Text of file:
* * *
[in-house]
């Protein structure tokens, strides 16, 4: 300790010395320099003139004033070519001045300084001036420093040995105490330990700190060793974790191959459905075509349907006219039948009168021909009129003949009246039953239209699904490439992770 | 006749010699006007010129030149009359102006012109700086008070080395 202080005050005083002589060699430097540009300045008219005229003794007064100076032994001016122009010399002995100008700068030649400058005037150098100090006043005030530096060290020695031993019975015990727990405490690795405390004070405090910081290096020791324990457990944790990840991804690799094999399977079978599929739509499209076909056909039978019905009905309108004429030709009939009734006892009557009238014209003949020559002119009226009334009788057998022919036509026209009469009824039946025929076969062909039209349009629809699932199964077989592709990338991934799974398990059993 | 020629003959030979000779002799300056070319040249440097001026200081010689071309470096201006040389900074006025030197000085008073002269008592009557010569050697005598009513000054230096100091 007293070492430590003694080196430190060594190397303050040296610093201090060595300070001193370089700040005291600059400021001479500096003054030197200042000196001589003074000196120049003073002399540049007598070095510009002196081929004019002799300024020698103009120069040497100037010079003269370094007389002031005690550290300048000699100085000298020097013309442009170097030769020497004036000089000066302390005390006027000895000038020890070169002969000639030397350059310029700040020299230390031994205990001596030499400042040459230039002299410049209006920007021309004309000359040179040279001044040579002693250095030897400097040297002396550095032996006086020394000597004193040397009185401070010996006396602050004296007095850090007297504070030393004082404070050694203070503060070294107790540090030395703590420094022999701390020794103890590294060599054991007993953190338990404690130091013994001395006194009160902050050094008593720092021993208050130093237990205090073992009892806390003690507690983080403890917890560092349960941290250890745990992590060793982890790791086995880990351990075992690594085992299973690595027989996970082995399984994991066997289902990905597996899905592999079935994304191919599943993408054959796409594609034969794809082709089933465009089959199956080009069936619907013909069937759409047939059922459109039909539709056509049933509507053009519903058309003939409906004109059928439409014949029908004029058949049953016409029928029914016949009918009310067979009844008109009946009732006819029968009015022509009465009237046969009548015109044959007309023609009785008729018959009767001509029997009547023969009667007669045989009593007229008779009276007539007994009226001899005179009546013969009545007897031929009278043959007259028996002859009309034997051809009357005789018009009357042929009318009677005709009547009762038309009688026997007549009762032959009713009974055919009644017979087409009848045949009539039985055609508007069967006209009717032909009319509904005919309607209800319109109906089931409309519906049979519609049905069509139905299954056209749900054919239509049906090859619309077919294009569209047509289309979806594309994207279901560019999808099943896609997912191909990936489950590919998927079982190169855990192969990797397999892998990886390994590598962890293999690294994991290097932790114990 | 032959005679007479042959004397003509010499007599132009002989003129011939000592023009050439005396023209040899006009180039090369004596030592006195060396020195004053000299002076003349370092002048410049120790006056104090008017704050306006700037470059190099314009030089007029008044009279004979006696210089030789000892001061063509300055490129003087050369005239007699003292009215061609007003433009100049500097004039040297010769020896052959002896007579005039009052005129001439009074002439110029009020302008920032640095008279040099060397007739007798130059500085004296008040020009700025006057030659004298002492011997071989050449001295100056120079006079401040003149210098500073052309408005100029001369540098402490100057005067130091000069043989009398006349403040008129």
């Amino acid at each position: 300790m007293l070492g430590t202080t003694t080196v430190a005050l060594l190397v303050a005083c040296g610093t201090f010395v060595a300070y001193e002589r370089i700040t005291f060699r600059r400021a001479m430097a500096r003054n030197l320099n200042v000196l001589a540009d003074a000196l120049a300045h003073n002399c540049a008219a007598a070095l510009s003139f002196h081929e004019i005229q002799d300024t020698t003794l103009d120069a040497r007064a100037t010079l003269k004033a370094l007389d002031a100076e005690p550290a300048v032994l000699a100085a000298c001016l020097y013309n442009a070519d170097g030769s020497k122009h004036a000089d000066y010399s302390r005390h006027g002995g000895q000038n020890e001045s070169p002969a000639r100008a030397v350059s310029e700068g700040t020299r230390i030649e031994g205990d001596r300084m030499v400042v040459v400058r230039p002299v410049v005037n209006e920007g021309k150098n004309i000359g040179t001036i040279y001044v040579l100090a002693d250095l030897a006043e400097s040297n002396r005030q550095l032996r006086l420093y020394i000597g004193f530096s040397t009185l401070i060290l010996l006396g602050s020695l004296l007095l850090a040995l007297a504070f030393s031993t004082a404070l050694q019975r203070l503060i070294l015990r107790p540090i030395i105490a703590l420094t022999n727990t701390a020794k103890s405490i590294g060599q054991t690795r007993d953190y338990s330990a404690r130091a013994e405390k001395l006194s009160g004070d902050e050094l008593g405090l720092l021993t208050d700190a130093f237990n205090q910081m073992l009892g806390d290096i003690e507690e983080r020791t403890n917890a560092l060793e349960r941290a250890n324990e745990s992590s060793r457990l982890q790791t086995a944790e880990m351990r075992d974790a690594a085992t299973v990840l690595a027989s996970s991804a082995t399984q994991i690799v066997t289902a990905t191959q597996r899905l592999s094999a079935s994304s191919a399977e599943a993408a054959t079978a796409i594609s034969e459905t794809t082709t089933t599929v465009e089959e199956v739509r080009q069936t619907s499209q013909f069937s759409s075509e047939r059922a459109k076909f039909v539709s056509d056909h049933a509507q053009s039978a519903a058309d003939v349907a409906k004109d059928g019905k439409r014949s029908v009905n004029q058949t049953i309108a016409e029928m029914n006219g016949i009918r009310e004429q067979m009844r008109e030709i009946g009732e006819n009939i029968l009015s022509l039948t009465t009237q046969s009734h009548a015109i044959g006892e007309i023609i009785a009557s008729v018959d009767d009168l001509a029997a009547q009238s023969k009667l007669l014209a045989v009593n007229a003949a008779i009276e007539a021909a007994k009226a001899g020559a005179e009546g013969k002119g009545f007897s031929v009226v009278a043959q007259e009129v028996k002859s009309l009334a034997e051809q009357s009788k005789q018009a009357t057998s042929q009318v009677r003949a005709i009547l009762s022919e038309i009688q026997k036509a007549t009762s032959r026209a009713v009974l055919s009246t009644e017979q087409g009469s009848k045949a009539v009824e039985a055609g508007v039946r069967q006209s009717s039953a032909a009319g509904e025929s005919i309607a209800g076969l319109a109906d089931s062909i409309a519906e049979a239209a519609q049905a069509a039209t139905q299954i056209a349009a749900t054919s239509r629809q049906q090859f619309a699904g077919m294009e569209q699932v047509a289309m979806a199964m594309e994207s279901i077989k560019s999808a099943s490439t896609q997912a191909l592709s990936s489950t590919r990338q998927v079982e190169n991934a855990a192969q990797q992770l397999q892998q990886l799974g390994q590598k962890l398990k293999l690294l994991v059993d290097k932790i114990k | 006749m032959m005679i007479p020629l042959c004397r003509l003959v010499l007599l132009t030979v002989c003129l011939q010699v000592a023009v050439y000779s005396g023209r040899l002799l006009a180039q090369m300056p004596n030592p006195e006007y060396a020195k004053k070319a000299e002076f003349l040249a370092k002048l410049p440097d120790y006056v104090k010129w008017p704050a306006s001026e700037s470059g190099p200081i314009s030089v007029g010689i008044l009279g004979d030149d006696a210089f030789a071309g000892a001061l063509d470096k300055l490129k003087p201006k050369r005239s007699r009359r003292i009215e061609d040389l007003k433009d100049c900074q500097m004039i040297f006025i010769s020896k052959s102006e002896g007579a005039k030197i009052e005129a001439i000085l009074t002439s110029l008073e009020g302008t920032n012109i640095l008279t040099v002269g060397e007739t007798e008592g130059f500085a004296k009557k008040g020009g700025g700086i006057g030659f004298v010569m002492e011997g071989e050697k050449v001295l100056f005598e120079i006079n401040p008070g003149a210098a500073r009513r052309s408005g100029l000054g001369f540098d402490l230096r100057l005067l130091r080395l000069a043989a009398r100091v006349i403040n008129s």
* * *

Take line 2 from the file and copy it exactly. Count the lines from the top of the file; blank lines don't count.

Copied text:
């Protein structure tokens, strides 16, 4: 300790010395320099003139004033070519001045300084001036420093040995105490330990700190060793974790191959459905075509349907006219039948009168021909009129003949009246039953239209699904490439992770 | 006749010699006007010129030149009359102006012109700086008070080395 202080005050005083002589060699430097540009300045008219005229003794007064100076032994001016122009010399002995100008700068030649400058005037150098100090006043005030530096060290020695031993019975015990727990405490690795405390004070405090910081290096020791324990457990944790990840991804690799094999399977079978599929739509499209076909056909039978019905009905309108004429030709009939009734006892009557009238014209003949020559002119009226009334009788057998022919036509026209009469009824039946025929076969062909039209349009629809699932199964077989592709990338991934799974398990059993 | 020629003959030979000779002799300056070319040249440097001026200081010689071309470096201006040389900074006025030197000085008073002269008592009557010569050697005598009513000054230096100091 007293070492430590003694080196430190060594190397303050040296610093201090060595300070001193370089700040005291600059400021001479500096003054030197200042000196001589003074000196120049003073002399540049007598070095510009002196081929004019002799300024020698103009120069040497100037010079003269370094007389002031005690550290300048000699100085000298020097013309442009170097030769020497004036000089000066302390005390006027000895000038020890070169002969000639030397350059310029700040020299230390031994205990001596030499400042040459230039002299410049209006920007021309004309000359040179040279001044040579002693250095030897400097040297002396550095032996006086020394000597004193040397009185401070010996006396602050004296007095850090007297504070030393004082404070050694203070503060070294107790540090030395703590420094022999701390020794103890590294060599054991007993953190338990404690130091013994001395006194009160902050050094008593720092021993208050130093237990205090073992009892806390003690507690983080403890917890560092349960941290250890745990992590060793982890790791086995880990351990075992690594085992299973690595027989996970082995399984994991066997289902990905597996899905592999079935994304191919599943993408054959796409594609034969794809082709089933465009089959199956080009069936619907013909069937759409047939059922459109039909539709056509049933509507053009519903058309003939409906004109059928439409014949029908004029058949049953016409029928029914016949009918009310067979009844008109009946009732006819029968009015022509009465009237046969009548015109044959007309023609009785008729018959009767001509029997009547023969009667007669045989009593007229008779009276007539007994009226001899005179009546013969009545007897031929009278043959007259028996002859009309034997051809009357005789018009009357042929009318009677005709009547009762038309009688026997007549009762032959009713009974055919009644017979087409009848045949009539039985055609508007069967006209009717032909009319509904005919309607209800319109109906089931409309519906049979519609049905069509139905299954056209749900054919239509049906090859619309077919294009569209047509289309979806594309994207279901560019999808099943896609997912191909990936489950590919998927079982190169855990192969990797397999892998990886390994590598962890293999690294994991290097932790114990 | 032959005679007479042959004397003509010499007599132009002989003129011939000592023009050439005396023209040899006009180039090369004596030592006195060396020195004053000299002076003349370092002048410049120790006056104090008017704050306006700037470059190099314009030089007029008044009279004979006696210089030789000892001061063509300055490129003087050369005239007699003292009215061609007003433009100049500097004039040297010769020896052959002896007579005039009052005129001439009074002439110029009020302008920032640095008279040099060397007739007798130059500085004296008040020009700025006057030659004298002492011997071989050449001295100056120079006079401040003149210098500073052309408005100029001369540098402490100057005067130091000069043989009398006349403040008129």